7 steps to building your personal brand

Personal Branding has many forms, but what should be included in a personally branded application for those in the early stages of their careers?

personal brand

The second in a 2-part series, Douglas Ackerman looks at personal branding from the perspective of the job-seeker rather than the employer.

In my last post, we looked at turning the personal branding development process on its head.

Instead of wondering what employers are looking for, we’re looking for employers and opportunities that suit us, meaning that our chances of landing the role are increased.

Developing a personal brand at the beginnings of our professional careers is important and very exciting – it can even be an opportunity to re-invent yourself as the person you aspire to be.

Putting together your personal brand: the fine details

Now we know why we’re taking this altered approach to Personal Branding, take a week or two to build your branded materials. These will include:

  • Designed and branded CV (PDF, one side of A4)
  • Matching Website, preferably with a blog (WordPress, Drupal, Tumblr, etc)
  • Matching relevant social media profiles (Facebook, Twitter, Linkedin)
  • A killer email text with language matching your brand.

This is all you need to blast open the doors of opportunity and present yourself as a breath of fresh air to an employer, dragging themselves through dozens of applications at 5pm on a Friday afternoon.

1. What do you enjoy being good at?

You might be the world’s best engineer, but if you don’t want to spend your time at work engineering, don’t add it to your brand. Identify what it is you do which you’re both good at and enjoy doing.

Use this as the basis for your brand.

2. What are you interested in?

Are you mad about Technology? Football? Startups? Journalism? Be honest with yourself, you won’t last long in an industry you hate, so focus only on genuine interests.

This will help you to narrow down what to include in your branded application materials, because an application sent to a newspaper will look very different to an application to a FinTech Startup.

3. Visual Themes

. Research, research, research. Don’t try to reinvent the wheel. Look at what colours and designs work for other people and ask yourself: why?

For example, if you’re a chilled out kind of person, a visual representation might include soft colours and shapes. If you’re a bit fiery, go for expressive, high-contrast colours and shapes.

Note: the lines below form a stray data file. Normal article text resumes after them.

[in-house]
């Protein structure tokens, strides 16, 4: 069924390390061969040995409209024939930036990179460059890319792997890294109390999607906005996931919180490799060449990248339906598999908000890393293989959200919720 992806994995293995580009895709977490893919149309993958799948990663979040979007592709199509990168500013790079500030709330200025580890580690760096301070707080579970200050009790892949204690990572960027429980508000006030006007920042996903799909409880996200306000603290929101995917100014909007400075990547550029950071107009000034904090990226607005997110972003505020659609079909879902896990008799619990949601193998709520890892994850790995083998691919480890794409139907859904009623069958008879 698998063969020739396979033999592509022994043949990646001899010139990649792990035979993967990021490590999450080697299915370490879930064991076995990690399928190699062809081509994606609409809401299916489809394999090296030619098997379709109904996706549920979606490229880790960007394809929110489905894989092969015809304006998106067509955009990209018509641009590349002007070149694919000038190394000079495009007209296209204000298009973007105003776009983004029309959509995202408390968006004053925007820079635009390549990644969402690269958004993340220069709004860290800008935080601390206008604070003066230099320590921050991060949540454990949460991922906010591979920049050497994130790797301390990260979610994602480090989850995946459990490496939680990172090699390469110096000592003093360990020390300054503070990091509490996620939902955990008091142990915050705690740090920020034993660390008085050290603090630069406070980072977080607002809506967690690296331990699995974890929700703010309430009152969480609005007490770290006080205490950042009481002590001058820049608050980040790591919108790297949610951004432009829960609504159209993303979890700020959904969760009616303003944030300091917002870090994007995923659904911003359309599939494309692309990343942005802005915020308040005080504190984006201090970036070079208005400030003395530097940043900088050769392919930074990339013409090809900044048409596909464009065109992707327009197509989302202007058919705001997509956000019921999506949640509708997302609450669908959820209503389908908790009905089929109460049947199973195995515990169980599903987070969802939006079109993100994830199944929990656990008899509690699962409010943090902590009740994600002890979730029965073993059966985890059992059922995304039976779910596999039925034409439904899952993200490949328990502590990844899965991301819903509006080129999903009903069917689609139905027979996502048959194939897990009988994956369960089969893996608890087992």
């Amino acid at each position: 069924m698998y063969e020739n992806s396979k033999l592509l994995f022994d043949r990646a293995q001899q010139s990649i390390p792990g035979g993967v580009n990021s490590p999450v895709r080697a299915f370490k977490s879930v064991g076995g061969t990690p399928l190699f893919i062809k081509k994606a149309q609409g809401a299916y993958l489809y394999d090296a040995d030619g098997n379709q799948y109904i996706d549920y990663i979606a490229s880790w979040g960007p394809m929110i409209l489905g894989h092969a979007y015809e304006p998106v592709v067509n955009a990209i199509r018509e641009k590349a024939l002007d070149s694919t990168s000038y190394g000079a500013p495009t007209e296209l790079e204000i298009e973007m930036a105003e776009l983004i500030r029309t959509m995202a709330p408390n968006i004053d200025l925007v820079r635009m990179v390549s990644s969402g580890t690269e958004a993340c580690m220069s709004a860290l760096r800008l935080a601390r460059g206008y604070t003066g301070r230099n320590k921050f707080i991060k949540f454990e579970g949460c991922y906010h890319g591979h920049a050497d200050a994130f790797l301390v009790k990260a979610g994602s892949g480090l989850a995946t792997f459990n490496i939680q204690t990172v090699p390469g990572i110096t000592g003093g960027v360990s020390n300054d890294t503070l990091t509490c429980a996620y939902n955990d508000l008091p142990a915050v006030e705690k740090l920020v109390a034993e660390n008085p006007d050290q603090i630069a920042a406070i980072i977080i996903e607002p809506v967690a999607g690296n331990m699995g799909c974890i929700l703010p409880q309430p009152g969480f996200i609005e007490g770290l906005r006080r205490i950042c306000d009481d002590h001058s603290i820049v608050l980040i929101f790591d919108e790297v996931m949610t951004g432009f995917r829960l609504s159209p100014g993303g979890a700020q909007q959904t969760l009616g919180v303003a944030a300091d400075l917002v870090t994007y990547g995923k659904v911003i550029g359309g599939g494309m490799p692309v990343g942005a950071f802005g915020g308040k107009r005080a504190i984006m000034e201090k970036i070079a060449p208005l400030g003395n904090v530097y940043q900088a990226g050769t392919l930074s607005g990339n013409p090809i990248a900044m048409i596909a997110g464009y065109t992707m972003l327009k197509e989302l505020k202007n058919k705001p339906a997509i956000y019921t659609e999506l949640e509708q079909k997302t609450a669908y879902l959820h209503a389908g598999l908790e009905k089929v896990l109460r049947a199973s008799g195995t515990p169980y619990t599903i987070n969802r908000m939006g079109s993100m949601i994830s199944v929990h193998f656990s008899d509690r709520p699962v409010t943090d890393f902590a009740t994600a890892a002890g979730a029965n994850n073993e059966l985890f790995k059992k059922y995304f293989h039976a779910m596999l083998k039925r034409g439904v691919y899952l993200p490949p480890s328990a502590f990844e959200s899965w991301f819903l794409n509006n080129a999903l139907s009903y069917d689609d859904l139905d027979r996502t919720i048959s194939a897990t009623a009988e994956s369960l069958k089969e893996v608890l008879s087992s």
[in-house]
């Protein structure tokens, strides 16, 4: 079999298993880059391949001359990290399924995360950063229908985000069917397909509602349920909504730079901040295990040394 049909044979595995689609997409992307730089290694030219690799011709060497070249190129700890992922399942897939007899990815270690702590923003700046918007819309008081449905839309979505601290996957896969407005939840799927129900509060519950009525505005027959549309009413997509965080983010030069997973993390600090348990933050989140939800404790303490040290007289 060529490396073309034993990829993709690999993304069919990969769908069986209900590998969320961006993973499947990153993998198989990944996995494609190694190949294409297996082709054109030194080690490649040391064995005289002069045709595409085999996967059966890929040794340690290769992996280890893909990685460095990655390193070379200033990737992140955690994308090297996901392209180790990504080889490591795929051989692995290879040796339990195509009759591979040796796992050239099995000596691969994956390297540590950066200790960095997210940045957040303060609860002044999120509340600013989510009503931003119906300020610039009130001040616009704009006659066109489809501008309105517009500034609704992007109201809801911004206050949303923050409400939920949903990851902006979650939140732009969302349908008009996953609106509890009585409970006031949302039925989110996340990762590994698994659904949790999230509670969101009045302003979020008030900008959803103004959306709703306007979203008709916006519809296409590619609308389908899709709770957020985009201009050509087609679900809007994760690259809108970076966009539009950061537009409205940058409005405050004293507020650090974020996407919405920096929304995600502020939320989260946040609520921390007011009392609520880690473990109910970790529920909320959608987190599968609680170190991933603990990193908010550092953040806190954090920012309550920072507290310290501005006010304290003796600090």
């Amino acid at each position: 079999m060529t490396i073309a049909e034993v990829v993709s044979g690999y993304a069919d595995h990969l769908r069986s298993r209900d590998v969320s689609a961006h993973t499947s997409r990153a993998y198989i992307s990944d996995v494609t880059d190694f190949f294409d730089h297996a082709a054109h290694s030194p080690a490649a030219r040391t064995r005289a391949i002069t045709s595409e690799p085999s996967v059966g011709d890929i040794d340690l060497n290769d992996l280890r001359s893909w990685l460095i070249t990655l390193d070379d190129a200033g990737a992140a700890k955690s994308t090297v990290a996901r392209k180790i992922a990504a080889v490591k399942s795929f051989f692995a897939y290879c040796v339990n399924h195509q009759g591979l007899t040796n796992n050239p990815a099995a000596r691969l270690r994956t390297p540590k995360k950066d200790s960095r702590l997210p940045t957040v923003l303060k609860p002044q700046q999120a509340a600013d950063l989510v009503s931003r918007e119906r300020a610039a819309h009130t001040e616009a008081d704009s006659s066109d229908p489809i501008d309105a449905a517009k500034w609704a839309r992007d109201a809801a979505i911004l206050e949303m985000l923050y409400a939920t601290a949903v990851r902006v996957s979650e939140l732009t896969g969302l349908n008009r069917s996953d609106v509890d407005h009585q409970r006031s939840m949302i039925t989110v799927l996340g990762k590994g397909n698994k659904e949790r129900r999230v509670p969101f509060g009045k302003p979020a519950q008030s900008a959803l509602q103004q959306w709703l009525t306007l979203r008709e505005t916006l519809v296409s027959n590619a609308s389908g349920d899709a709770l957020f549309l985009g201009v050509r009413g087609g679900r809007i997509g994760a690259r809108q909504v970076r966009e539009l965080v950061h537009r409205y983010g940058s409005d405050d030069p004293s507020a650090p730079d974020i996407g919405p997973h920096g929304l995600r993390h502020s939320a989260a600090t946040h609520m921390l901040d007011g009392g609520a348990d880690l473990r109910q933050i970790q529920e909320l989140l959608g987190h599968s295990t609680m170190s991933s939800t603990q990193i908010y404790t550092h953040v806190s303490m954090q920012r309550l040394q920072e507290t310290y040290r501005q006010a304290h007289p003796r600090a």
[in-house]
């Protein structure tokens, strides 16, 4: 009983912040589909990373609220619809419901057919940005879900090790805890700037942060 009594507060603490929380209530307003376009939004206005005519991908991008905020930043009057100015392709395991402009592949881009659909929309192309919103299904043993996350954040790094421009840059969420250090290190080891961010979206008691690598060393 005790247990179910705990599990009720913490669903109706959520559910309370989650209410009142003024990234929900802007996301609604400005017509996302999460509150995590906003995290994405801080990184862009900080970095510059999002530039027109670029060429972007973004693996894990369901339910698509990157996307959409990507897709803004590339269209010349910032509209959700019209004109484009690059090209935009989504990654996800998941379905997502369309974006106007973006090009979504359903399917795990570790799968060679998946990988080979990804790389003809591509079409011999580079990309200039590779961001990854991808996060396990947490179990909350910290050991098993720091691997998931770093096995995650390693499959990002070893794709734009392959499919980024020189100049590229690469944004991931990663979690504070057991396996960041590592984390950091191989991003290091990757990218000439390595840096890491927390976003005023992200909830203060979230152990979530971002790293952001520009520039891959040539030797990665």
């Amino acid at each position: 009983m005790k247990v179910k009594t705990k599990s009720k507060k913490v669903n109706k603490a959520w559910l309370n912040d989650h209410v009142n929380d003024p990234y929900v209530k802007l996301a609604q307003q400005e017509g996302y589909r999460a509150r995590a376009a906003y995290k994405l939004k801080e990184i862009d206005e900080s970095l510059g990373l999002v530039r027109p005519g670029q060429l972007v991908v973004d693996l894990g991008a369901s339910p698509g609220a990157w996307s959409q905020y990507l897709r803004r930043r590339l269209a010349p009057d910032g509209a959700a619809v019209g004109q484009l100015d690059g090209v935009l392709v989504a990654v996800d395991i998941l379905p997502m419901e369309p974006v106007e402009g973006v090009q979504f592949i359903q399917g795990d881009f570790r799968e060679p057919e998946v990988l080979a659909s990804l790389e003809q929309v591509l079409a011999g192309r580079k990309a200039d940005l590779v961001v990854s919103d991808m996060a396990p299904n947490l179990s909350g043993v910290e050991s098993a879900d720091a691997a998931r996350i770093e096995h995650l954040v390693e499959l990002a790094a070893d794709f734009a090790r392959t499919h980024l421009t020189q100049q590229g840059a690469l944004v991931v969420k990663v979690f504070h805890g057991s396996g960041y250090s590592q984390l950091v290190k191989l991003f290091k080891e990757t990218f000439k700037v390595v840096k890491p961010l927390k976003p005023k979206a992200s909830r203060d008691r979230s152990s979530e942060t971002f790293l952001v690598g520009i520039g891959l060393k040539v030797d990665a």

4. Branded CV.

The most important part of your personal brand during an application process is the single A4 page presented to your prospective employer.

Spend time and effort combining visual aspects, relevant information and carefully chosen language.

There are plenty of very attractive CV designs available cheaply online which only take a smidgen of design knowledge to alter to your needs.

5. Online Presence

. This includes your Facebook, Linkedin and Twitter accounts and Website. Register a domain using your name as the URL and use the online space as your ‘hub’ to collect together your social profiles and CV.

Look for inspirational examples of personal websites which match your area of interest and the ‘brand’ you want to build for yourself.

Get active on social media and interact with people discussing topics you’re interested in. Make sure your profiles visually match your website!

6. Don’t be afraid to ask for help

. There may be areas of your personal brand which you are not capable to produce to a professional standard, such as design elements. Relax, feel free to ask friends and family for help or even post an ad on freelance sites such as Elance or oDesk.

7. Strive for consistency

. Colours, shapes, language and profile pictures should be consistent right across all your branded application materials. This shows you’ve put real effort into how you’d like potential employers to perceive you and reinforces the brand message you want to convey about yourself.


The method outlined above might seem counterintuitive, but not only will you likely see an increase in responses to your applications, but you’ll also stand a better chance of landing the job too.


Douglas Ackerman

Douglas is the Co-Founder and CMO of Starticulate, a communications agency for startups. His enthusiasm for the growing UK tech scene drives a lot of his work, though he’s also a huge Tim Ferriss aficionado! Send him a tweet@douglasackerman

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